In a major analysis of university faculty and students in science, technology, engineering and math, Indiana University social psychologists found that professors' beliefs about intelligence play a measurable role in the success of all students, especially underrepresented minorities taking their first college-level STEM courses.
Walking simulation games signal a new literary genre Research from the University of Kent has revealed that walking simulations are blurring the boundaries of different art forms to create a new literary genre. Walking simulations -- video games where there are no winners and no one is shot at or killed -- have become increasingly popular in the last few years.
A new longitudinal study examined boys from low-income backgrounds to determine which behaviors in kindergarten are associated with earnings in adulthood. The study concluded that inattention was associated with lower earnings and prosocial behavior with higher earnings.
In a study of 920 boys from low-socioeconomic neighborhoods in Montreal, Canada, teacher ratings of inattention in kindergarten at ages 5 and 6 were associated with lower earnings as adults 30 years later, while increased ratings on prosocial behavior (such as helping, sharing and cooperating) were associated with higher earnings after accounting for child IQ and family adversity.
A part of the brain that maps letters to sounds can acquire a second, visually distinct alphabet for the same language, according to a study of English speakers published in eNeuro. The research challenges theoretical constraints on the range of visual forms available to represent written language.
Do children raised by religious parents have better social and psychological development than those raised in non-religious homes? In a new study, researchers found that religion can be a mixed blessing for children as they get older.
Hyperlinks slow down reading speed only when the linked word is unfamiliar, an effect that is independent of link color, according to new research published in the open-access journal PLOS ONE by Gemma Fitzsimmons, Mark Weal, and Dennis Drieghe of the University of Southampton in the UK. The effect is likely due to the reader's perception that the unfamiliar word may carry special importance in the sentence when formatted as a hyperlink.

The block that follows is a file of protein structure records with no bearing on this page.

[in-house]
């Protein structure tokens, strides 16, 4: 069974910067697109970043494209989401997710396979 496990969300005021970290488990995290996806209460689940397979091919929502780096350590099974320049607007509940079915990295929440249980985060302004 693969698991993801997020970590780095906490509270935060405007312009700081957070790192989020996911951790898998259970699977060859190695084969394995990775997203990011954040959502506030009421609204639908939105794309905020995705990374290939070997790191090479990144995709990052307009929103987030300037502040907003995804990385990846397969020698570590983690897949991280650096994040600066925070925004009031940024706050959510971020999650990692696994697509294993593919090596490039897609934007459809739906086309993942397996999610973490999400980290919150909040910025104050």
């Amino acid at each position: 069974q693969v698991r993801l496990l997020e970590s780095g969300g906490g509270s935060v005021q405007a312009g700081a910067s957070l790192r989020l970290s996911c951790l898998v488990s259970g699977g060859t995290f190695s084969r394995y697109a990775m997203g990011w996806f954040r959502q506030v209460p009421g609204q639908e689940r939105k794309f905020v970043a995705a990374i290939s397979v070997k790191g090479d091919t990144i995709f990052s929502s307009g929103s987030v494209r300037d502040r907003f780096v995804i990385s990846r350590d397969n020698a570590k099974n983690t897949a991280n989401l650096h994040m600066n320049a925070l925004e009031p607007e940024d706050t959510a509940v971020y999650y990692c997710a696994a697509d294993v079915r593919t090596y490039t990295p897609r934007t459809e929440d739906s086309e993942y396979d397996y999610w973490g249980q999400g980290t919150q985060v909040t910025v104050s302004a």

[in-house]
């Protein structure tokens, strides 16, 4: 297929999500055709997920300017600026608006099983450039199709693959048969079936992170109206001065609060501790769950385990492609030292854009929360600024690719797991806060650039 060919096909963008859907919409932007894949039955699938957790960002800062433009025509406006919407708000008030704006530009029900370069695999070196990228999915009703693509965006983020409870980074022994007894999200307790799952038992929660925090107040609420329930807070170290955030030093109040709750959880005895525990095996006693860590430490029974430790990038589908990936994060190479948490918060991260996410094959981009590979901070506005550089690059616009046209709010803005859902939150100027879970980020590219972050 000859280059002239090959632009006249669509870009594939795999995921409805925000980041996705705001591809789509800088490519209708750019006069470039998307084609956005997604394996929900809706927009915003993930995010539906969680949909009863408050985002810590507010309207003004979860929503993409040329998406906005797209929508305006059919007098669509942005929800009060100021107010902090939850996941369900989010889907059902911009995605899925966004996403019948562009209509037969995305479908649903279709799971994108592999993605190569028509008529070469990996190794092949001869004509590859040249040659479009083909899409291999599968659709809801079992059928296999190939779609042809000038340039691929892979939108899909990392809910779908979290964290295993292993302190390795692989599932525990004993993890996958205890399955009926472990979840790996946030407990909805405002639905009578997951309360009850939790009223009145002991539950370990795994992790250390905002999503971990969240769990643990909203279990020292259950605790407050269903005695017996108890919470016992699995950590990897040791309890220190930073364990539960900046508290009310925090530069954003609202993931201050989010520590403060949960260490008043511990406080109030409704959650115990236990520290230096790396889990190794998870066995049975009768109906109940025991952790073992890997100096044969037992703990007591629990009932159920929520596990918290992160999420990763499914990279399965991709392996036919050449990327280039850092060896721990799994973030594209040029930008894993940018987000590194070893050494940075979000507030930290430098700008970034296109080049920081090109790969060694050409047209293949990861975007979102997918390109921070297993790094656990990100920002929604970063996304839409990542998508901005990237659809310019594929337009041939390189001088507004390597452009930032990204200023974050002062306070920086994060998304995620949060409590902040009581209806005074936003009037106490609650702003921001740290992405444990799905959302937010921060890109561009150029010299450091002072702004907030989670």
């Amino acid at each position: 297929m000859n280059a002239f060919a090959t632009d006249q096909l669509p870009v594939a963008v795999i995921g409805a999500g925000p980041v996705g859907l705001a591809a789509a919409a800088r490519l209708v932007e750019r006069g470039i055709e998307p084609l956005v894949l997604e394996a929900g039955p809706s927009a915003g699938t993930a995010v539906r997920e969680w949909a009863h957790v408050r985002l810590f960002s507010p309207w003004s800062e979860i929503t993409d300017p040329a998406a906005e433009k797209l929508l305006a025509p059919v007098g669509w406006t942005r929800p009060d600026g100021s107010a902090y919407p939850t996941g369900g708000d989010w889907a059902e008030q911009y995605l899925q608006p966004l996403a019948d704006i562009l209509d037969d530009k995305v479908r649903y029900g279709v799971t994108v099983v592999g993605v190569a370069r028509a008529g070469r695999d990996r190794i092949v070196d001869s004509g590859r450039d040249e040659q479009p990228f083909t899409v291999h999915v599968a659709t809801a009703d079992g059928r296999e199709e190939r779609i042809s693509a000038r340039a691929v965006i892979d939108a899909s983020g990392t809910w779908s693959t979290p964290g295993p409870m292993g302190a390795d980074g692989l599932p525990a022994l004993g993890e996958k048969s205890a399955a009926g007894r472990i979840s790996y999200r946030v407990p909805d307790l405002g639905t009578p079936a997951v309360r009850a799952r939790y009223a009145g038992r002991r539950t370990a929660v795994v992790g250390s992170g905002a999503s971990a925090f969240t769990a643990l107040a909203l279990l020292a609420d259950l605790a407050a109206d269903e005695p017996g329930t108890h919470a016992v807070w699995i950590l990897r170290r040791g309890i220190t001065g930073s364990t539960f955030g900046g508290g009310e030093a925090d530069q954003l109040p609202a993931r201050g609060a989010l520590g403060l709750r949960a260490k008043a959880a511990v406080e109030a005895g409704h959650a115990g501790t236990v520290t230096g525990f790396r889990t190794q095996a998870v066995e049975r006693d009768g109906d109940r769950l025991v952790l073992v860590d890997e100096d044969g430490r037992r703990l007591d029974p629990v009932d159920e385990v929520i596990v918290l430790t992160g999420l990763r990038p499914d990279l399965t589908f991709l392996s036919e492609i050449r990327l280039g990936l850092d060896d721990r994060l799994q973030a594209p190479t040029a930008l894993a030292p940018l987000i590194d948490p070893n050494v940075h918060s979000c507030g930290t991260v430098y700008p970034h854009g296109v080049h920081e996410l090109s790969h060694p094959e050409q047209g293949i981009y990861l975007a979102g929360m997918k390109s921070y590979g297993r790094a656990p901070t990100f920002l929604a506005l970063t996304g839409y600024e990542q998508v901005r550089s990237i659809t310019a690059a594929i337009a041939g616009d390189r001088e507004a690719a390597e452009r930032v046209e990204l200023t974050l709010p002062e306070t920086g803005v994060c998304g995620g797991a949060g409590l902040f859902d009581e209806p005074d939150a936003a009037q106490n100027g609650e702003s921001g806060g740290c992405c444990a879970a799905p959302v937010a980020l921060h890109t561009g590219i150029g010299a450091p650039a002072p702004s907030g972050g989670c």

Astronomers at the University of California, Riverside, have teamed with teachers at the California School for the Deaf, Riverside, or CSDR, to design an astronomy workshop for students with hearing loss that can be easily used in classrooms, museums, fairs, and other public events. The workshop utilized a sound stage that allowed the CSDR students to 'feel' vibrations from rockets, stars, galaxies, supernovae, and even remnants of the Big Bang itself.
This observational study compared standardized test scores in reading and math for more than 630,000 Danish public school children with and without type 1 diabetes. Researchers found no significant difference in reading and math scores between the groups of children who were attending second, third, fourth, sixth and eighth grades in Denmark. The findings may not apply to other countries.
Memory plays a crucial role in our lives, and several studies have already investigated how we store and retrieve information under different conditions. Typically, stimuli presented at the beginning and at the end of a list are recalled better than stimuli from the middle. But are these findings universal and generalizable across languages and cultures? An international research team, led by Federica Amici from the Max Planck Institute for Evolutionary Anthropology in Leipzig, Germany, has recently investigated this question.